On the afternoon of Sept. 13, Franco Lozano was gearing up for the busy dinner rush as his Mexican restaurant in Andover, Bueno Malo. It turned out to be a day he will never forget.
When Lozano turned on his fryers, something he’s done hundreds of times, he heard a hiss coming from one of them.
“I opened the front of the fryer. I noticed a little fire ball coming out of the pilot light, ” Lozano said, sitting in the middle of his 50-seat restaurant. “I reached in to shut it off and when I did that, it just it exploded in my face.”
Lozano’s security cameras caught the action from two different angles as the bright red fireball blast barely missed his face. He rushed out of the way and grabbed a fire extinguisher. His staff scrambled to turn the fryer down.
“We had no idea what was going on,” Lozano said. “I thought my fryer was malfunctioning.”
But his fryer didn't cause the problem. The fire in Lozano’s kitchen was one of hundreds in the Merrimack Valley after gas explosions rocked the area. About 15 minutes after Lozano dodged the flames, a town official ran into the restaurant and ordered everyone out of the building, located downtown on Main Street.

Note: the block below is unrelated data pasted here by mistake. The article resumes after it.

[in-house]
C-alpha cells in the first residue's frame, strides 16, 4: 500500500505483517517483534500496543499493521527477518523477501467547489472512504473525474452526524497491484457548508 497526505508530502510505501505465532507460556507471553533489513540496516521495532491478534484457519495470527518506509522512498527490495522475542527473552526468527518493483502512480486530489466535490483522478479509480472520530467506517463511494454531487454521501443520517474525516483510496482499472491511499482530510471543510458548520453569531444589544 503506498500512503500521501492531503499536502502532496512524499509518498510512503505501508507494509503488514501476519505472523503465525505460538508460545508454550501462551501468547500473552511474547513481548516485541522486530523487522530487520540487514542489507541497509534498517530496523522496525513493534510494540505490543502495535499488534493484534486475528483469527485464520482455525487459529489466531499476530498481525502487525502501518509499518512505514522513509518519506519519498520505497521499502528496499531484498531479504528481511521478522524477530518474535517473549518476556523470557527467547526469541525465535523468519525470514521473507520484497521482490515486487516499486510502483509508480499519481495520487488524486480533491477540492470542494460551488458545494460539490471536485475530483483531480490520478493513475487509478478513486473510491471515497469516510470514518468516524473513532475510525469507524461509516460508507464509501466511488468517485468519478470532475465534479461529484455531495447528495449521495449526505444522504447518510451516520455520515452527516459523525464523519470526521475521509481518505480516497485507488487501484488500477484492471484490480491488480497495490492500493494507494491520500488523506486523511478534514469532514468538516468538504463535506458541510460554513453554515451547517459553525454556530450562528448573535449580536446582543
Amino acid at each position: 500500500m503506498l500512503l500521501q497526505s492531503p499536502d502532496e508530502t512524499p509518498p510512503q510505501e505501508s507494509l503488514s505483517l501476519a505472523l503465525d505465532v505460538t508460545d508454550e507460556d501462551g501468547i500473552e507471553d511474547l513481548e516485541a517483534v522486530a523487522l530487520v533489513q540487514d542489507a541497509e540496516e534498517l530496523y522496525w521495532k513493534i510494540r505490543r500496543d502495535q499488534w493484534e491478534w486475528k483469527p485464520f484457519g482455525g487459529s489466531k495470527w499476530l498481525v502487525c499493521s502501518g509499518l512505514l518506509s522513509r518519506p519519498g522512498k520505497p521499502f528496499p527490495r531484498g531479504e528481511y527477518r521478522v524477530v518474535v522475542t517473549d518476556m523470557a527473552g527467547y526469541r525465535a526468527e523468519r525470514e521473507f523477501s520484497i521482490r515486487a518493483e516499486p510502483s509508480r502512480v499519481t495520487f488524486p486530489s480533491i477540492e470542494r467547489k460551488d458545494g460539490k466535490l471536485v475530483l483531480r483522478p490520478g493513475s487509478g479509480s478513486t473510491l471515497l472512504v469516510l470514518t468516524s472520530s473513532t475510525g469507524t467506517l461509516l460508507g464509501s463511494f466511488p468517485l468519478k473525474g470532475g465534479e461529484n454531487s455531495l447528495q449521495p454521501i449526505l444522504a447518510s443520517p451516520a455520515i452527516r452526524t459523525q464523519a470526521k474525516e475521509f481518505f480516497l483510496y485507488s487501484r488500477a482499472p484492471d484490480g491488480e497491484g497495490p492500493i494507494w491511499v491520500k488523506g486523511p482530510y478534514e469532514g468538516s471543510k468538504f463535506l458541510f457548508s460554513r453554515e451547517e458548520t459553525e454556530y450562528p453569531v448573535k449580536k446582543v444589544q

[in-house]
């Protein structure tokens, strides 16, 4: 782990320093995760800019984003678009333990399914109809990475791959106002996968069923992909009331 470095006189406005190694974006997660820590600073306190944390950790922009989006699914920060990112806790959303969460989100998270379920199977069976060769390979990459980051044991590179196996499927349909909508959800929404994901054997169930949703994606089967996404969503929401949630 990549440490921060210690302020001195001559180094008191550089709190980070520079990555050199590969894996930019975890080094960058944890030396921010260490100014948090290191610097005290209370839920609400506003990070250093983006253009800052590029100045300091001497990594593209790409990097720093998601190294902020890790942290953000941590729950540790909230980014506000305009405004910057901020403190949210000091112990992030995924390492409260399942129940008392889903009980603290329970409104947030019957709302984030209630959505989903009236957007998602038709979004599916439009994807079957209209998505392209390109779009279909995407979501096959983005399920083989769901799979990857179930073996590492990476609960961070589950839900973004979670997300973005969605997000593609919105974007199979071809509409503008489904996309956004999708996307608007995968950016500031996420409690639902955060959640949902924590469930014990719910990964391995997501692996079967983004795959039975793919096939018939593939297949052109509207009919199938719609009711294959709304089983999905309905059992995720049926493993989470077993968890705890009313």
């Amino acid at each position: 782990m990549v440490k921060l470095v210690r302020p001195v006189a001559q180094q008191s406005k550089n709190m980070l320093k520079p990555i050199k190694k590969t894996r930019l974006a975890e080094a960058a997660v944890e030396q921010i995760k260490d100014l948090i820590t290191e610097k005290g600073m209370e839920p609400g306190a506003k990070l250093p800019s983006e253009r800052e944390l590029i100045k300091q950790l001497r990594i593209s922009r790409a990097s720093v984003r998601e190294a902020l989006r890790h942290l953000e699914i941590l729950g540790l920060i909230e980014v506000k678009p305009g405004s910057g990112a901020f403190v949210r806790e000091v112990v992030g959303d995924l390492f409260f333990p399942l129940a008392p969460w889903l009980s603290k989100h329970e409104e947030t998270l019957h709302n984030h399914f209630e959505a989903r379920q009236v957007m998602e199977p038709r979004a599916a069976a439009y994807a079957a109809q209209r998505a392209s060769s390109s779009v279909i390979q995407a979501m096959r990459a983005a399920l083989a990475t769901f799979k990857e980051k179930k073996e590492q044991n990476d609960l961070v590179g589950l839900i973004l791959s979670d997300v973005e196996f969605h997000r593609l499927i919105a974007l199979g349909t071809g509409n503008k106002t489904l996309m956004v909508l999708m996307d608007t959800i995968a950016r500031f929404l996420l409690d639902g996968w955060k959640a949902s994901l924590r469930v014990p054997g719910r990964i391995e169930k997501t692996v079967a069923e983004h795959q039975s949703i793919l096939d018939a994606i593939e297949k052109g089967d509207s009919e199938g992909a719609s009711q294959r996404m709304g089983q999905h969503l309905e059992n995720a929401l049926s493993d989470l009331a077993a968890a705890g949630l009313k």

Bueno Malo was closed for seven weeks before reopening on Nov. 1, with natural gas flowing once again. It was one of more than 200 Andover businesses that the explosions disrupted.
Lozano is aware that thousands of people are still without heat and hot water in their homes right before Thanksgiving. The thought of so many people out of their homes caused Lozano to hold back tears.
“It’s a tough situation for many people,” Lozano said. “Many of our customers are coming here for warmth. It’s tough to see that.”
A spokesperson for Columbia Gas said crews are working around the clock to restore natural gas service. Since the company missed its original target date for doing so, Nov. 19, it is providing 20,000 holiday meals on Thanksgiving. Columbia Gas now hopes to to have all customers back on line before Christmas.
Getting back on track hasn’t been easy for Franco Lozano. He’s had to prove losses to both his insurance company and Columbia Gas, which has already covered a large portion of his losses, running into the tens of thousands of dollars.
The reopening of Bueno Malo is one step towards getting back to normal for Lozano, as well as for customers like Alissa Rakauskas of Andover, whose gas was restored after two months.
“It’s amazing all my co-workers and I are here right now. We used to come once a week,” Rakauskas said.
Even with her gas back on, Rakauskas said she still will not able to cook for Thanksgiving.
Lozano knows there are many like Rakauskas are still suffering. He said sometimes he looks at the surveillance video of the explosion in his kitchen and thinks about what more he could have lost.
“As I look back at the video, I can see how close my face came to the fire,” Lozano said. “It could have been much worse.”